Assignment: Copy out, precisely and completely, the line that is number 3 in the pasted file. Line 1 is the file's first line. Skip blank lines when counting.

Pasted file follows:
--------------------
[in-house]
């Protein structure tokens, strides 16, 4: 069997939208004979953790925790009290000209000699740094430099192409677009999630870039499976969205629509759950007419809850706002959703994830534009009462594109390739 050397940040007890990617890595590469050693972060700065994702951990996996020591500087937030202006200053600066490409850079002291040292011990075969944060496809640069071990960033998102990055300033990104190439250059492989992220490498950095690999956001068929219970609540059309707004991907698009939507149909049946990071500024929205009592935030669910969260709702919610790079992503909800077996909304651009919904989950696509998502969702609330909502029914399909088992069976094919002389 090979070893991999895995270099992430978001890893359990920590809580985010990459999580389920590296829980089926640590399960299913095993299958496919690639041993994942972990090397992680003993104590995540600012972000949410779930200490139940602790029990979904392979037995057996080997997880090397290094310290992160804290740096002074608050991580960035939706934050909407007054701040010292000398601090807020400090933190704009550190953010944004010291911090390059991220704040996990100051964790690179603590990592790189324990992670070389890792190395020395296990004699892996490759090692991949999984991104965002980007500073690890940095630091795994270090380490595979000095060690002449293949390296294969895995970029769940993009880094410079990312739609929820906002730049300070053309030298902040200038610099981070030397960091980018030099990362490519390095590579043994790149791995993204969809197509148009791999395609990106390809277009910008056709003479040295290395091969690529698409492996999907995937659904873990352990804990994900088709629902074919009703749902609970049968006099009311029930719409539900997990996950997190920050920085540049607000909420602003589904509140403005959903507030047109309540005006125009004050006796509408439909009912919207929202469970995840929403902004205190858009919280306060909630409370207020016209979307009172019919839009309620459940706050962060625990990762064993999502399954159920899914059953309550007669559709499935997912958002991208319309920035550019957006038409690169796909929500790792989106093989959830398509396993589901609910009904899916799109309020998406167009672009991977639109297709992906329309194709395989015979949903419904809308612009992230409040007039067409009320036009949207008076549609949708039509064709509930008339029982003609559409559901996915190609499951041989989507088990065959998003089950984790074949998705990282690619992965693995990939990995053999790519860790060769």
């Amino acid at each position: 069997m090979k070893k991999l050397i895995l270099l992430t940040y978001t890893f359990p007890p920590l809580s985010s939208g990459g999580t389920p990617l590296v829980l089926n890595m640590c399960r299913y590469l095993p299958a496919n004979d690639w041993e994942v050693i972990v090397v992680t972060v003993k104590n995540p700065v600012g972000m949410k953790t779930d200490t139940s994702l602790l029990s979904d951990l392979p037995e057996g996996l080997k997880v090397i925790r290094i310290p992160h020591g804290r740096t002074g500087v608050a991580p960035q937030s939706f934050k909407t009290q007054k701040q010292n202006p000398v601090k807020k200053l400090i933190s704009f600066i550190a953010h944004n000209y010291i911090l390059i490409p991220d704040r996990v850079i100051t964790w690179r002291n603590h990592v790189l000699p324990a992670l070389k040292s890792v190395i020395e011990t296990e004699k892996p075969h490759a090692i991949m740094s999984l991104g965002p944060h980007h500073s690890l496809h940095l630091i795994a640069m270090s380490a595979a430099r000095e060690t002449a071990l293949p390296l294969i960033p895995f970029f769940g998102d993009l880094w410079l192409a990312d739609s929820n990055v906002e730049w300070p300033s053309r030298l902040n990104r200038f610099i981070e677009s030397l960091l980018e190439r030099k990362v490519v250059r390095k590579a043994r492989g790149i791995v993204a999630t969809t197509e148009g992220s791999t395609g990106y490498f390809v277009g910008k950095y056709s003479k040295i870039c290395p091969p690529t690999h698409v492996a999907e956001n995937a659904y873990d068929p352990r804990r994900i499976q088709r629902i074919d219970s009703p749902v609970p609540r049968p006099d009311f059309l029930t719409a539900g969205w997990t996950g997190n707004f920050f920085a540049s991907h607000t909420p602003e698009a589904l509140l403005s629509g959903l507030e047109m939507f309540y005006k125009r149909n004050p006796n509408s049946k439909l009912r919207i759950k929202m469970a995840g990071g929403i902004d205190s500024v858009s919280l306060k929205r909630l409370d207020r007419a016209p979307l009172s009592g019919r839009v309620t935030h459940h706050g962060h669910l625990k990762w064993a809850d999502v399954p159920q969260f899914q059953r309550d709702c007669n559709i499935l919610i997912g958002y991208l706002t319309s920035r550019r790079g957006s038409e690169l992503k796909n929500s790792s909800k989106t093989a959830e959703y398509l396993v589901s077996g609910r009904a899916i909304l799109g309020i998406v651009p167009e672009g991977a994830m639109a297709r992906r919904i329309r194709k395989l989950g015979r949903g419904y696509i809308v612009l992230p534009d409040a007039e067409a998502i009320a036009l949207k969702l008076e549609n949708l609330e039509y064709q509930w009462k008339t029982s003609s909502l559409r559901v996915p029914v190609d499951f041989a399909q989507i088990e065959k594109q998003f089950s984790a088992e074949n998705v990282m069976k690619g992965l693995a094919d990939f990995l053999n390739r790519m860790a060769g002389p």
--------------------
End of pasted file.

């Amino acid at each position: 069997m090979k070893k991999l050397i895995l270099l992430t940040y978001t890893f359990p007890p920590l809580s985010s939208g990459g999580t389920p990617l590296v829980l089926n890595m640590c399960r299913y590469l095993p299958a496919n004979d690639w041993e994942v050693i972990v090397v992680t972060v003993k104590n995540p700065v600012g972000m949410k953790t779930d200490t139940s994702l602790l029990s979904d951990l392979p037995e057996g996996l080997k997880v090397i925790r290094i310290p992160h020591g804290r740096t002074g500087v608050a991580p960035q937030s939706f934050k909407t009290q007054k701040q010292n202006p000398v601090k807020k200053l400090i933190s704009f600066i550190a953010h944004n000209y010291i911090l390059i490409p991220d704040r996990v850079i100051t964790w690179r002291n603590h990592v790189l000699p324990a992670l070389k040292s890792v190395i020395e011990t296990e004699k892996p075969h490759a090692i991949m740094s999984l991104g965002p944060h980007h500073s690890l496809h940095l630091i795994a640069m270090s380490a595979a430099r000095e060690t002449a071990l293949p390296l294969i960033p895995f970029f769940g998102d993009l880094w410079l192409a990312d739609s929820n990055v906002e730049w300070p300033s053309r030298l902040n990104r200038f610099i981070e677009s030397l960091l980018e190439r030099k990362v490519v250059r390095k590579a043994r492989g790149i791995v993204a999630t969809t197509e148009g992220s791999t395609g990106y490498f390809v277009g910008k950095y056709s003479k040295i870039c290395p091969p690529t690999h698409v492996a999907e956001n995937a659904y873990d068929p352990r804990r994900i499976q088709r629902i074919d219970s009703p749902v609970p609540r049968p006099d009311f059309l029930t719409a539900g969205w997990t996950g997190n707004f920050f920085a540049s991907h607000t909420p602003e698009a589904l509140l403005s629509g959903l507030e047109m939507f309540y005006k125009r149909n004050p006796n509408s049946k439909l009912r919207i759950k929202m469970a995840g990071g929403i902004d205190s500024v858009s919280l306060k929205r909630l409370d207020r007419a016209p979307l009172s009592g019919r839009v309620t935030h459940h706050g962060h669910l625990k990762w064993a809850d999502v399954p159920q969260f899914q059953r309550d709702c007669n559709i499935l919610i997912g958002y991208l706002t319309s920035r550019r790079g957006s038409e690169l992503k796909n929500s790792s909800k989106t093989a959830e959703y398509l396993v589901s077996g609910r009904a899916i909304l799109g309020i998406v651009p167009e672009g991977a994830m639109a297709r992906r919904i329309r194709k395989l989950g015979r949903g419904y696509i809308v612009l992230p534009d409040a007039e067409a998502i009320a036009l949207k969702l008076e549609n949708l609330e039509y064709q509930w009462k008339t029982s003609s909502l559409r559901v996915p029914v190609d499951f041989a399909q989507i088990e065959k594109q998003f089950s984790a088992e074949n998705v990282m069976k690619g992965l693995a094919d990939f990995l053999n390739r790519m860790a060769g002389p």